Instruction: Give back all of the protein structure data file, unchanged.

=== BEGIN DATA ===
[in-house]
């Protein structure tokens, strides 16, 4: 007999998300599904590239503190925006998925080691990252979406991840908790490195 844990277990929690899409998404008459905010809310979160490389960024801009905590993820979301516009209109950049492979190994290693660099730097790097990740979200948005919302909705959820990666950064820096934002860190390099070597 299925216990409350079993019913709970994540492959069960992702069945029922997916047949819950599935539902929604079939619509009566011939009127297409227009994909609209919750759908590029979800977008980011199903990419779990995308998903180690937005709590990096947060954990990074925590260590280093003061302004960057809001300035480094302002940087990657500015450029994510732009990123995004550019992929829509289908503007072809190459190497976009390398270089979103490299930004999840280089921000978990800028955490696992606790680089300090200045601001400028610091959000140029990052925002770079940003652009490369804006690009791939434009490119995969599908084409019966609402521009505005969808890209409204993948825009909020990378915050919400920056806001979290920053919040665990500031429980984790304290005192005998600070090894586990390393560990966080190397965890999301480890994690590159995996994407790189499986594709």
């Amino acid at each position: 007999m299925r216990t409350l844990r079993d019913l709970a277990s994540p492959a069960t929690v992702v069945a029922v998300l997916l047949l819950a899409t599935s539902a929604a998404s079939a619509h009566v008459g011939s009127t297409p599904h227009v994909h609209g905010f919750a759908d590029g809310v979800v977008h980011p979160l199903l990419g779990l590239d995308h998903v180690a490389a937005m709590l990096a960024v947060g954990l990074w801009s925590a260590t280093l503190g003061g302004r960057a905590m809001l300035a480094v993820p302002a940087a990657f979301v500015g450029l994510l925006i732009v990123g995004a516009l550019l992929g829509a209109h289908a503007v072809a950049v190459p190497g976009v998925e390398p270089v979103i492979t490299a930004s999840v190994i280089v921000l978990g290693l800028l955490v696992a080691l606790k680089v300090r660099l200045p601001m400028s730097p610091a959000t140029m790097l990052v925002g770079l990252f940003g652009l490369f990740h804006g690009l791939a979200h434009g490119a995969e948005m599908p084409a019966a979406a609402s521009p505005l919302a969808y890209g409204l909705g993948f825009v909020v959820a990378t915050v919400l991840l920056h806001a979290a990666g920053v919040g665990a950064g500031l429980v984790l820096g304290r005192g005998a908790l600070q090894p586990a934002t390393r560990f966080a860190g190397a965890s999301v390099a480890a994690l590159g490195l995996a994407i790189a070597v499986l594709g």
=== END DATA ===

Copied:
[in-house]
């Protein structure tokens, strides 16, 4: 007999998300599904590239503190925006998925080691990252979406991840908790490195 844990277990929690899409998404008459905010809310979160490389960024801009905590993820979301516009209109950049492979190994290693660099730097790097990740979200948005919302909705959820990666950064820096934002860190390099070597 299925216990409350079993019913709970994540492959069960992702069945029922997916047949819950599935539902929604079939619509009566011939009127297409227009994909609209919750759908590029979800977008980011199903990419779990995308998903180690937005709590990096947060954990990074925590260590280093003061302004960057809001300035480094302002940087990657500015450029994510732009990123995004550019992929829509289908503007072809190459190497976009390398270089979103490299930004999840280089921000978990800028955490696992606790680089300090200045601001400028610091959000140029990052925002770079940003652009490369804006690009791939434009490119995969599908084409019966609402521009505005969808890209409204993948825009909020990378915050919400920056806001979290920053919040665990500031429980984790304290005192005998600070090894586990390393560990966080190397965890999301480890994690590159995996994407790189499986594709």
């Amino acid at each position: 007999m299925r216990t409350l844990r079993d019913l709970a277990s994540p492959a069960t929690v992702v069945a029922v998300l997916l047949l819950a899409t599935s539902a929604a998404s079939a619509h009566v008459g011939s009127t297409p599904h227009v994909h609209g905010f919750a759908d590029g809310v979800v977008h980011p979160l199903l990419g779990l590239d995308h998903v180690a490389a937005m709590l990096a960024v947060g954990l990074w801009s925590a260590t280093l503190g003061g302004r960057a905590m809001l300035a480094v993820p302002a940087a990657f979301v500015g450029l994510l925006i732009v990123g995004a516009l550019l992929g829509a209109h289908a503007v072809a950049v190459p190497g976009v998925e390398p270089v979103i492979t490299a930004s999840v190994i280089v921000l978990g290693l800028l955490v696992a080691l606790k680089v300090r660099l200045p601001m400028s730097p610091a959000t140029m790097l990052v925002g770079l990252f940003g652009l490369f990740h804006g690009l791939a979200h434009g490119a995969e948005m599908p084409a019966a979406a609402s521009p505005l919302a969808y890209g409204l909705g993948f825009v909020v959820a990378t915050v919400l991840l920056h806001a979290a990666g920053v919040g665990a950064g500031l429980v984790l820096g304290r005192g005998a908790l600070q090894p586990a934002t390393r560990f966080a860190g190397a965890s999301v390099a480890a994690l590159g490195l995996a994407i790189a070597v499986l594709g």